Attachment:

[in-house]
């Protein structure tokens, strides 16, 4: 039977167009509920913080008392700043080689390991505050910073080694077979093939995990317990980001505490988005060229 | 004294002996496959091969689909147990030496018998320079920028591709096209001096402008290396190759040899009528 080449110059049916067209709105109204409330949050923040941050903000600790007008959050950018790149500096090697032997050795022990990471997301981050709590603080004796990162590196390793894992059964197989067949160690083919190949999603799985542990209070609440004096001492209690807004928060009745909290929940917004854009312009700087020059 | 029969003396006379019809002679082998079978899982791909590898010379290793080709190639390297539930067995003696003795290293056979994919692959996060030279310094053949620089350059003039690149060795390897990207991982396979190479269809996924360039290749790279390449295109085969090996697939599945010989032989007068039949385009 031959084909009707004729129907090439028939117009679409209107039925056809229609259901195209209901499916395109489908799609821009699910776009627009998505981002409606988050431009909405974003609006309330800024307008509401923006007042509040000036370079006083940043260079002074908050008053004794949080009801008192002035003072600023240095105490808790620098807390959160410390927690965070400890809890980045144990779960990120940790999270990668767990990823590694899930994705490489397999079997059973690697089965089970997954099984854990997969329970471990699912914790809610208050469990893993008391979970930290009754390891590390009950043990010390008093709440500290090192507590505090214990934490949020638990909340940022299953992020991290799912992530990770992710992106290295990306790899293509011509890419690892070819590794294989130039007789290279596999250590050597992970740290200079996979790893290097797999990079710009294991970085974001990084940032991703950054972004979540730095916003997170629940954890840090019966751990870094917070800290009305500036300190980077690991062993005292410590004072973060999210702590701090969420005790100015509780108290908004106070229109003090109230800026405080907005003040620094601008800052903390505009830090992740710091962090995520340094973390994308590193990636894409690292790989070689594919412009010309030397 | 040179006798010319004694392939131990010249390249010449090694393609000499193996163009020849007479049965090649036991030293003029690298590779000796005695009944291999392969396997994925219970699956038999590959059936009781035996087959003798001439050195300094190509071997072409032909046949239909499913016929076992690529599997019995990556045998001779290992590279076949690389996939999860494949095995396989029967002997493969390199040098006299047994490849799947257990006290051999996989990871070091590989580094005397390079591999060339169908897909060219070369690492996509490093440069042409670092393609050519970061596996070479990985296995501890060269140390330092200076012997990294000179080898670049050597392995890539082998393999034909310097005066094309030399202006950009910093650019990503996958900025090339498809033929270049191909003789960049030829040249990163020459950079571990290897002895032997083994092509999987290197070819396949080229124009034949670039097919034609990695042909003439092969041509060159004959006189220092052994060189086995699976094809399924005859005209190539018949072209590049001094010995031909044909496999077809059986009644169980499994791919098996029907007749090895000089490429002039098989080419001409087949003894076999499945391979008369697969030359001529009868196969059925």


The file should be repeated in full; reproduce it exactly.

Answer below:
[in-house]
């Protein structure tokens, strides 16, 4: 039977167009509920913080008392700043080689390991505050910073080694077979093939995990317990980001505490988005060229 | 004294002996496959091969689909147990030496018998320079920028591709096209001096402008290396190759040899009528 080449110059049916067209709105109204409330949050923040941050903000600790007008959050950018790149500096090697032997050795022990990471997301981050709590603080004796990162590196390793894992059964197989067949160690083919190949999603799985542990209070609440004096001492209690807004928060009745909290929940917004854009312009700087020059 | 029969003396006379019809002679082998079978899982791909590898010379290793080709190639390297539930067995003696003795290293056979994919692959996060030279310094053949620089350059003039690149060795390897990207991982396979190479269809996924360039290749790279390449295109085969090996697939599945010989032989007068039949385009 031959084909009707004729129907090439028939117009679409209107039925056809229609259901195209209901499916395109489908799609821009699910776009627009998505981002409606988050431009909405974003609006309330800024307008509401923006007042509040000036370079006083940043260079002074908050008053004794949080009801008192002035003072600023240095105490808790620098807390959160410390927690965070400890809890980045144990779960990120940790999270990668767990990823590694899930994705490489397999079997059973690697089965089970997954099984854990997969329970471990699912914790809610208050469990893993008391979970930290009754390891590390009950043990010390008093709440500290090192507590505090214990934490949020638990909340940022299953992020991290799912992530990770992710992106290295990306790899293509011509890419690892070819590794294989130039007789290279596999250590050597992970740290200079996979790893290097797999990079710009294991970085974001990084940032991703950054972004979540730095916003997170629940954890840090019966751990870094917070800290009305500036300190980077690991062993005292410590004072973060999210702590701090969420005790100015509780108290908004106070229109003090109230800026405080907005003040620094601008800052903390505009830090992740710091962090995520340094973390994308590193990636894409690292790989070689594919412009010309030397 | 040179006798010319004694392939131990010249390249010449090694393609000499193996163009020849007479049965090649036991030293003029690298590779000796005695009944291999392969396997994925219970699956038999590959059936009781035996087959003798001439050195300094190509071997072409032909046949239909499913016929076992690529599997019995990556045998001779290992590279076949690389996939999860494949095995396989029967002997493969390199040098006299047994490849799947257990006290051999996989990871070091590989580094005397390079591999060339169908897909060219070369690492996509490093440069042409670092393609050519970061596996070479990985296995501890060269140390330092200076012997990294000179080898670049050597392995890539082998393999034909310097005066094309030399202006950009910093650019990503996958900025090339498809033929270049191909003789960049030829040249990163020459950079571990290897002895032997083994092509999987290197070819396949080229124009034949670039097919034609990695042909003439092969041509060159004959006189220092052994060189086995699976094809399924005859005209190539018949072209590049001094010995031909044909496999077809059986009644169980499994791919098996029907007749090895000089490429002039098989080419001409087949003894076999499945391979008369697969030359001529009868196969059925």